They are about turkey-sized birds (fewer feathers) and semi-flightless. The nest was only about 6 feet off the trail at the base of a Traveling Palm. The sad thing was that there were only 3 eggs for me to photograph today and yesterday my fellow-traveler had photographed 5 in the same spot. Some animal probably had 2 Tinamou eggs for breakfast this morning. I did not get a photo of the adult that scared me, but I have some poor photos of one I made in the near-dark at Maquenque Lodge earlier in my Great Tinamou Gallery. To which I will add these two photos.

Tinamou Nest at base of a Traveling Palm, Titi Trail, Bosque del Cabo Rainforest Lodge.
A little more than twice the size of a chicken egg – Tinamou Nest

¡Pura Vida!

Are they Growing?

My last photo this week of the baby Yigüirros and Mom. I’ll check again tomorrow when I return, but they should be growing fast since all the mother does is bring them food all day! 🙂 I’m enjoying this opportunity to watch a nest which doesn’t happen real often.

Mother & Baby Yigüirros, Best Western Hotel, San Jose, Costa Rica

See more birds in my gallery, Best Western San Jose BIRDS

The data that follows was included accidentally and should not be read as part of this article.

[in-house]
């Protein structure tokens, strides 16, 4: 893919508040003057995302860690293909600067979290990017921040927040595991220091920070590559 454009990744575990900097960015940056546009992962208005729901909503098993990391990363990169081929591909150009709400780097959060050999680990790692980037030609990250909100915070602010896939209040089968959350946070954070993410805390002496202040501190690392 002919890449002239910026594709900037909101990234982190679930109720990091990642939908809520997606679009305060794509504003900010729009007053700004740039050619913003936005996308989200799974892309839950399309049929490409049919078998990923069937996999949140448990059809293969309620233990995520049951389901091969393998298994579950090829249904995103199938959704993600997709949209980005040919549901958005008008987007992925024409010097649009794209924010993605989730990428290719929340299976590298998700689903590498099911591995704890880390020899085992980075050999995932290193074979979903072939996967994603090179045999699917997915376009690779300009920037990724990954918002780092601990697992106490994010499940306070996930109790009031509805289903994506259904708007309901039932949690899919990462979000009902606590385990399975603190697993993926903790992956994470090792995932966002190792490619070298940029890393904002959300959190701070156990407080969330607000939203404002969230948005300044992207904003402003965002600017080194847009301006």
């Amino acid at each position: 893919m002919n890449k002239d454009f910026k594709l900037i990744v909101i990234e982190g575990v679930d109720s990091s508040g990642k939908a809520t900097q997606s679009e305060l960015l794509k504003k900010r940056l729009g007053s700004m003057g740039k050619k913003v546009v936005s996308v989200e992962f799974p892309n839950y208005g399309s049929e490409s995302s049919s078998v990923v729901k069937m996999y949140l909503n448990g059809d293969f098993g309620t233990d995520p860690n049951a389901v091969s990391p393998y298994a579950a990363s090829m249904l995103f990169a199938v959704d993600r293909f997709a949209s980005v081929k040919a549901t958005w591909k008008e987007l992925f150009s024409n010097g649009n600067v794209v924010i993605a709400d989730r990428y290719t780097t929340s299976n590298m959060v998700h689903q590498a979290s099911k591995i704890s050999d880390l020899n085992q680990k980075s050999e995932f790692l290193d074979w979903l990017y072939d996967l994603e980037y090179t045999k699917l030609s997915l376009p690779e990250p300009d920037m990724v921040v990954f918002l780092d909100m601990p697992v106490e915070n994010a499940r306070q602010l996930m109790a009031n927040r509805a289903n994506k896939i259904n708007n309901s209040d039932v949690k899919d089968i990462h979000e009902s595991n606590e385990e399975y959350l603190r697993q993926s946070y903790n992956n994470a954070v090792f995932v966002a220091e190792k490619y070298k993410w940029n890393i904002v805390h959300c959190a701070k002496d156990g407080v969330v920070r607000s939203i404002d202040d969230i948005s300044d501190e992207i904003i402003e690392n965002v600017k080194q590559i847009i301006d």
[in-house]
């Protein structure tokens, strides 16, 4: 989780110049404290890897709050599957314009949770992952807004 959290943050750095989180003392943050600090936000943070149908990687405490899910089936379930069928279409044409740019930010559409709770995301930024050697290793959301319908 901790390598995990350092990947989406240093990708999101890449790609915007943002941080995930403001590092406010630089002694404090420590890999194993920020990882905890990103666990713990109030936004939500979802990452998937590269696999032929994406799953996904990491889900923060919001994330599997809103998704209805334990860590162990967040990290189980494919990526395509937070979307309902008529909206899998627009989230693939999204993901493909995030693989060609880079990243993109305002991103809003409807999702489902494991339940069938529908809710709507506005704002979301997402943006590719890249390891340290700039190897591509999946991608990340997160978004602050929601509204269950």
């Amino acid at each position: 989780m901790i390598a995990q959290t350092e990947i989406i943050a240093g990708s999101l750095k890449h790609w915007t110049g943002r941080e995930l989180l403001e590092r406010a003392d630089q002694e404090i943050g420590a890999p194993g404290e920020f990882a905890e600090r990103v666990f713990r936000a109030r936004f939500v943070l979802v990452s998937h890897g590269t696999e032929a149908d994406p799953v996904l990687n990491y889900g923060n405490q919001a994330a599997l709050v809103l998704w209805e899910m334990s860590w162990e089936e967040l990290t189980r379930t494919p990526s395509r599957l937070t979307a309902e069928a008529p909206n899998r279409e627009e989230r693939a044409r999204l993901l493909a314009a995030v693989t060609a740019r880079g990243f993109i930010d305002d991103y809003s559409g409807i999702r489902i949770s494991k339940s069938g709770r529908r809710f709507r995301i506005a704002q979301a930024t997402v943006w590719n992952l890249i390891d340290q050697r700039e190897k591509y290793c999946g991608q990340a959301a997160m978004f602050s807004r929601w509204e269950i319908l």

¡Pura Vida!

Different Birds Today!

With the offical morning bird walk and personal walks around the lodge grounds today, I saw several birds not seen yesterday. The two special ones were the babies. The featured photo above is a baby Collared Aracari peeking his head out of the tree hole nest. Also in the slide show below is a baby Great Kiskadee. Both were first-time baby sightings here. It is that time of year, the beginning of the rainy season. Tomorrow I may share the birds we saw on our “Boat Bird Safari” Saturday, then sometime the other wildlife. It is so great to be out in a rainforest like this! Pura vida!

New Birds at Lodge Today

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“Pan, who and what art thou?” he cried huskily.
“I’m youth, I’m joy,” Peter answered at a venture, “I’m a little bird that has broken out of the egg.” 
― J.M. Barrie, Peter Pan

Gray-capped Flycatcher SINGING

¡Pura Vida!